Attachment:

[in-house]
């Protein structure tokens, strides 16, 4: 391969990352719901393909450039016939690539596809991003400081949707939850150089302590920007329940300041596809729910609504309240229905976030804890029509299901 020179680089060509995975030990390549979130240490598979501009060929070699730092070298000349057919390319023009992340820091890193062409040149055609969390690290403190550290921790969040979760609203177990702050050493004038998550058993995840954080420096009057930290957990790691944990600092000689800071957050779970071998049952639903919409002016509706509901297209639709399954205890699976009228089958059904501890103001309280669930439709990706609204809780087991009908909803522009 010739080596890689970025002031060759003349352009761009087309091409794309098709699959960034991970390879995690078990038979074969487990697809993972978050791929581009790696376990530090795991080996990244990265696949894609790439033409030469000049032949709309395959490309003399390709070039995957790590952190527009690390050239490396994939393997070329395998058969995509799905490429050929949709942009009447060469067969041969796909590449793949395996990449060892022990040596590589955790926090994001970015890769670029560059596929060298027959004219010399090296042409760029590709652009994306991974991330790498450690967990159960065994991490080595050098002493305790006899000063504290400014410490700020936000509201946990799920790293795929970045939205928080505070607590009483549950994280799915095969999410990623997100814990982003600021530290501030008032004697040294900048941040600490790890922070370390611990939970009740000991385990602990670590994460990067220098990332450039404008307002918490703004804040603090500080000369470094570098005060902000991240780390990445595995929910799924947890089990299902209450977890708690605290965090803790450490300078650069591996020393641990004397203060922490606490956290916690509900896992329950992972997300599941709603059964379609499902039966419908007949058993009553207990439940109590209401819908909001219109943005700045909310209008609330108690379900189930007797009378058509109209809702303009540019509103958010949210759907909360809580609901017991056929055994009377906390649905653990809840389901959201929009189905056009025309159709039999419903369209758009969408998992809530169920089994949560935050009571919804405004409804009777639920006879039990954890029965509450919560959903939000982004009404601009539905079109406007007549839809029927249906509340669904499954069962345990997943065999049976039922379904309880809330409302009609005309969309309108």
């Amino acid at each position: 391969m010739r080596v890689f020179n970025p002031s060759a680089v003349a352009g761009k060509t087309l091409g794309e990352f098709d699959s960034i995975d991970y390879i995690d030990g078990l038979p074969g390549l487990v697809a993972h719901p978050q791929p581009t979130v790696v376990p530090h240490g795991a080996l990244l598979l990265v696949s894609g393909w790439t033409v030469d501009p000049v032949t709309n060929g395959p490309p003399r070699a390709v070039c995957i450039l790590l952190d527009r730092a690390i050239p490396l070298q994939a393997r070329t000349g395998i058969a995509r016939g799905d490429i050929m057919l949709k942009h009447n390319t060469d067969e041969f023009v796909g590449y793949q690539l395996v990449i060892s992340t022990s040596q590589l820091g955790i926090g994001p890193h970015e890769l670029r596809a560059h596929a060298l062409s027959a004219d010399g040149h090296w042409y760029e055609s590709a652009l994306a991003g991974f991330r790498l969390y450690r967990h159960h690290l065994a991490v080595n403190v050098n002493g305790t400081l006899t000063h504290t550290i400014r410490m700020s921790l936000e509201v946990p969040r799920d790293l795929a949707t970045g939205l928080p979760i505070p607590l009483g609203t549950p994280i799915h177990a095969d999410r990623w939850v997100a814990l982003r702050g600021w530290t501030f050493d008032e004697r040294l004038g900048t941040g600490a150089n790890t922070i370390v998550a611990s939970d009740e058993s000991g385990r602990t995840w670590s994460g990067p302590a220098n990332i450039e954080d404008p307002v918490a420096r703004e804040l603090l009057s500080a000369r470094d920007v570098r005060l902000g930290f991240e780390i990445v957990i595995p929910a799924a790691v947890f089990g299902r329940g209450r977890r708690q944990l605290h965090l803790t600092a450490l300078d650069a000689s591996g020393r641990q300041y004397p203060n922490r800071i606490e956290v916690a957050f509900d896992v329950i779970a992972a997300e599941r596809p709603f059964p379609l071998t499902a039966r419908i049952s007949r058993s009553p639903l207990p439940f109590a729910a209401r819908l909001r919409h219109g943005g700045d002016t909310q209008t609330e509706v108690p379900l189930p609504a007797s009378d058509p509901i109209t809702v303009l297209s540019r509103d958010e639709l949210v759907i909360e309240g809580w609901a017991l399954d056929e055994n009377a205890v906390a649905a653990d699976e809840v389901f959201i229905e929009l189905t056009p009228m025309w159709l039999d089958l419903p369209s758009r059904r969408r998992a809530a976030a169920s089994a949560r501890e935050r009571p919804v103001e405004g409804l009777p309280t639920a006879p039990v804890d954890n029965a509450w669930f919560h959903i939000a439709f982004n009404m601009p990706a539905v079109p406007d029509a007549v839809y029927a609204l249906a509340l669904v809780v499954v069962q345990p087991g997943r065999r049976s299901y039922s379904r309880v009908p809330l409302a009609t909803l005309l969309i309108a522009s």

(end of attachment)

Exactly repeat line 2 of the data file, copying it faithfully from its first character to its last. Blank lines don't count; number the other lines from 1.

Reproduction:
């Protein structure tokens, strides 16, 4: 391969990352719901393909450039016939690539596809991003400081949707939850150089302590920007329940300041596809729910609504309240229905976030804890029509299901 020179680089060509995975030990390549979130240490598979501009060929070699730092070298000349057919390319023009992340820091890193062409040149055609969390690290403190550290921790969040979760609203177990702050050493004038998550058993995840954080420096009057930290957990790691944990600092000689800071957050779970071998049952639903919409002016509706509901297209639709399954205890699976009228089958059904501890103001309280669930439709990706609204809780087991009908909803522009 010739080596890689970025002031060759003349352009761009087309091409794309098709699959960034991970390879995690078990038979074969487990697809993972978050791929581009790696376990530090795991080996990244990265696949894609790439033409030469000049032949709309395959490309003399390709070039995957790590952190527009690390050239490396994939393997070329395998058969995509799905490429050929949709942009009447060469067969041969796909590449793949395996990449060892022990040596590589955790926090994001970015890769670029560059596929060298027959004219010399090296042409760029590709652009994306991974991330790498450690967990159960065994991490080595050098002493305790006899000063504290400014410490700020936000509201946990799920790293795929970045939205928080505070607590009483549950994280799915095969999410990623997100814990982003600021530290501030008032004697040294900048941040600490790890922070370390611990939970009740000991385990602990670590994460990067220098990332450039404008307002918490703004804040603090500080000369470094570098005060902000991240780390990445595995929910799924947890089990299902209450977890708690605290965090803790450490300078650069591996020393641990004397203060922490606490956290916690509900896992329950992972997300599941709603059964379609499902039966419908007949058993009553207990439940109590209401819908909001219109943005700045909310209008609330108690379900189930007797009378058509109209809702303009540019509103958010949210759907909360809580609901017991056929055994009377906390649905653990809840389901959201929009189905056009025309159709039999419903369209758009969408998992809530169920089994949560935050009571919804405004409804009777639920006879039990954890029965509450919560959903939000982004009404601009539905079109406007007549839809029927249906509340669904499954069962345990997943065999049976039922379904309880809330409302009609005309969309309108």